Among patients who do require medications, Ahmann says, one mistake stands out.

“It’s surprising how many people miss doses,” he says.

That’s a quick way to wreck your blood sugar level, so it’s a problem that needs to be recognized and addressed.

“You need to be honest with your [health care] provider that this is an issue,” says Ahmann, who points out that often the solution is for your doctor to change your dosing schedule to one that better suits you. “There are options.”

6. Making Poor Food Choices

When it comes to food and blood sugar, the big mistake is not the single candy bar that you couldn’t resist, Srikanthan says. The bigger picture matters more; unhealthy eating habits, in the long term, will have a worse effect on your blood sugar.

“People think it’s a one-time diversion, but no, it’s a consistent problem that affects your test results,” she says.

    The two biggest hurdles, Srikanthan says, are calories and carbohydrates. You have to control both in order to keep your blood sugar level steady.

    “Try to be aware of what’s going into your mouth,” she says.

    That means keeping a diet diary to keep track of what you are eating and reading nutrition labels so that you can calculate the proper amounts of the foods you choose to eat.

    Failing to eat on a regular schedule is another common mistake. Ahmann often sees patients who miss breakfast or who are too busy during the day to notice they are hungry.

    “At home that evening, they tend to lose control, eating a large dinner and then snacking throughout the evening,” he says.

      Diet details-What you should &shouldn't eat

      A registered dietitian can help you put together a diet based on your health goals, tastes and lifestyle and can provide valuable information on how to change your eating habits.

      Recommended foods
      With MNT, quality is much more important than quantity. Make your calories count with these nutritious foods:

      • Healthy carbohydrates. During digestion, sugars (simple carbohydrates) and starches (complex carbohydrates) break down into blood glucose. Focus on the healthiest carbohydrates, such as fruits, vegetables, whole grains, legumes (beans, peas and lentils) and low-fat dairy products.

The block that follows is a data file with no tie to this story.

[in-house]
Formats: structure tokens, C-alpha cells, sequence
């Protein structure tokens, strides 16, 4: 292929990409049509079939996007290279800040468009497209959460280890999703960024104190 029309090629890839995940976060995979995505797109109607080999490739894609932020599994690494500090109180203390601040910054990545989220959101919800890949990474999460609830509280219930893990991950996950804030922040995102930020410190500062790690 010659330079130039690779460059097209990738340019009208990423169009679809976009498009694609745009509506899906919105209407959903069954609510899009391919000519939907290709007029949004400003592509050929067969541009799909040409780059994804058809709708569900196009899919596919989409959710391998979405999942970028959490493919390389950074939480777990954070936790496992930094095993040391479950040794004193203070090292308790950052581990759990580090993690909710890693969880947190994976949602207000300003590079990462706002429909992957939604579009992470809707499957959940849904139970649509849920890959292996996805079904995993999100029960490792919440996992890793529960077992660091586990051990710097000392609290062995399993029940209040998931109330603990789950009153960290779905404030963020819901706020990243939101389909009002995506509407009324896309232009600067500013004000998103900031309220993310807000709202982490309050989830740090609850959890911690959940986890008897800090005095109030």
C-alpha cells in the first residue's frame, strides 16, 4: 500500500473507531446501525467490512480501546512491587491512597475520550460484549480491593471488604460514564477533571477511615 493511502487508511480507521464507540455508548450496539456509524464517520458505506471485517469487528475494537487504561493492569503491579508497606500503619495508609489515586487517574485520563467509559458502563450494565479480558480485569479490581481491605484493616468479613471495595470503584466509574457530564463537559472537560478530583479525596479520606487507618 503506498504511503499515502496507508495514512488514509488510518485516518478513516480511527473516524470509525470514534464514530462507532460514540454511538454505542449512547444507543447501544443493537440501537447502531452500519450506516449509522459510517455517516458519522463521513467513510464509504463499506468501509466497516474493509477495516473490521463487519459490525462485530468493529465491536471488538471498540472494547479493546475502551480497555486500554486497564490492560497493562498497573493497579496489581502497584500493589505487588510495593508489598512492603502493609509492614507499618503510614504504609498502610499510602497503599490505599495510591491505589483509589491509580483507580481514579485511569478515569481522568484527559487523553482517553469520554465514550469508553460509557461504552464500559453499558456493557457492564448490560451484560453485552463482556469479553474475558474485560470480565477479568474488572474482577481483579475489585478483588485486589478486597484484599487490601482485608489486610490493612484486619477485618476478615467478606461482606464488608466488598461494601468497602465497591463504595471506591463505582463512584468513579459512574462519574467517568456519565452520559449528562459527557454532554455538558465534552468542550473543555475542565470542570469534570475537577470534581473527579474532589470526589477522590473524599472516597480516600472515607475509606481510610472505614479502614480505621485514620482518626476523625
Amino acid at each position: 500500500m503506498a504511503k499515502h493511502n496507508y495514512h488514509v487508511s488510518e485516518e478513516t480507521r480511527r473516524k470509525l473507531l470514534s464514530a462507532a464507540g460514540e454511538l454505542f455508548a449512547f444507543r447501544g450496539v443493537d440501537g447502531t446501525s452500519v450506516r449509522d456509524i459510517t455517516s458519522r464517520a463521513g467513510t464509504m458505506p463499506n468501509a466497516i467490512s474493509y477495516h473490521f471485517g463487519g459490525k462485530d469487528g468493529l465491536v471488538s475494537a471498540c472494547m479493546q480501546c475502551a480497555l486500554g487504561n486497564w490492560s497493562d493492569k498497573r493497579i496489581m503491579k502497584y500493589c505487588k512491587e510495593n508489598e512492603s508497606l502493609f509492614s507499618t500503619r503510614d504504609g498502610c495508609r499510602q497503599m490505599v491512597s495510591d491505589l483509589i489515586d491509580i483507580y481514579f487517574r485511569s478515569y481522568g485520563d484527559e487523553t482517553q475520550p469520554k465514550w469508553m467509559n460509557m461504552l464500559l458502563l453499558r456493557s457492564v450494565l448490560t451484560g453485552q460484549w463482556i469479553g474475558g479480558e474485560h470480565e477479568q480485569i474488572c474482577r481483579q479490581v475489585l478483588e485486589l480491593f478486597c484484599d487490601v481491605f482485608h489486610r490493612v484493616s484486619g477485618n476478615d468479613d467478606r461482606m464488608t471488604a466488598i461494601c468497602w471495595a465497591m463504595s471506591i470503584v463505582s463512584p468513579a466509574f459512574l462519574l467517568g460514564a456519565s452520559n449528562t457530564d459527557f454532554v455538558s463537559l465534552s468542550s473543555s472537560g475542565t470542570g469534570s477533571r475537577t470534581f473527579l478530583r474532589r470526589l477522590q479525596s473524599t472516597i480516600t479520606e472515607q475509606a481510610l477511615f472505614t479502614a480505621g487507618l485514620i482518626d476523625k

• Fiber-rich foods. Dietary fiber includes all parts of plant foods that your body can't digest or absorb. Fiber can decrease the risk of heart disease and help control blood sugar levels. Foods high in fiber include vegetables, fruits, nuts, legumes (beans, peas and lentils), whole-wheat flour and wheat bran.
      • Heart-healthy fish. Eat heart-healthy fish at least twice a week. Fish can be a good alternative to high-fat meats. Cod, tuna and halibut, for example, have less total fat, saturated fat and cholesterol than do meat and poultry. Fish such as salmon, mackerel and herring are rich in omega-3 fatty acids, which promote heart health by lowering blood fats called triglycerides. However, avoid fried fish and fish with high levels of mercury, such as tilefish, swordfish and king mackerel.
      • 'Good' fats. Foods containing monounsaturated and polyunsaturated fats — such as avocados, almonds, pecans, walnuts, olives, and canola, olive and peanut oils — can help lower your cholesterol levels. Eat them sparingly, however, as all fats are high in calories.

      Foods to avoid
      Diabetes increases your risk of heart disease and stroke by accelerating the development of clogged and hardened arteries. Foods containing the following can work against your goal of a heart-healthy diet.

      • Saturated fats. High-fat dairy products and animal proteins such as beef, hot dogs, sausage and bacon contain saturated fats. Get no more than 7 percent of your daily calories from saturated fat.
      • Trans fats. These types of fats are found in processed snacks, baked goods, shortening and stick margarines and should be avoided completely.
      • Cholesterol. Sources of cholesterol include high-fat dairy products and high-fat animal proteins, egg yolks, shellfish, liver and other organ meats. Aim for no more than 200 milligrams (mg) of cholesterol a day.
      • Sodium. Aim for less than 2,000 mg of sodium a day.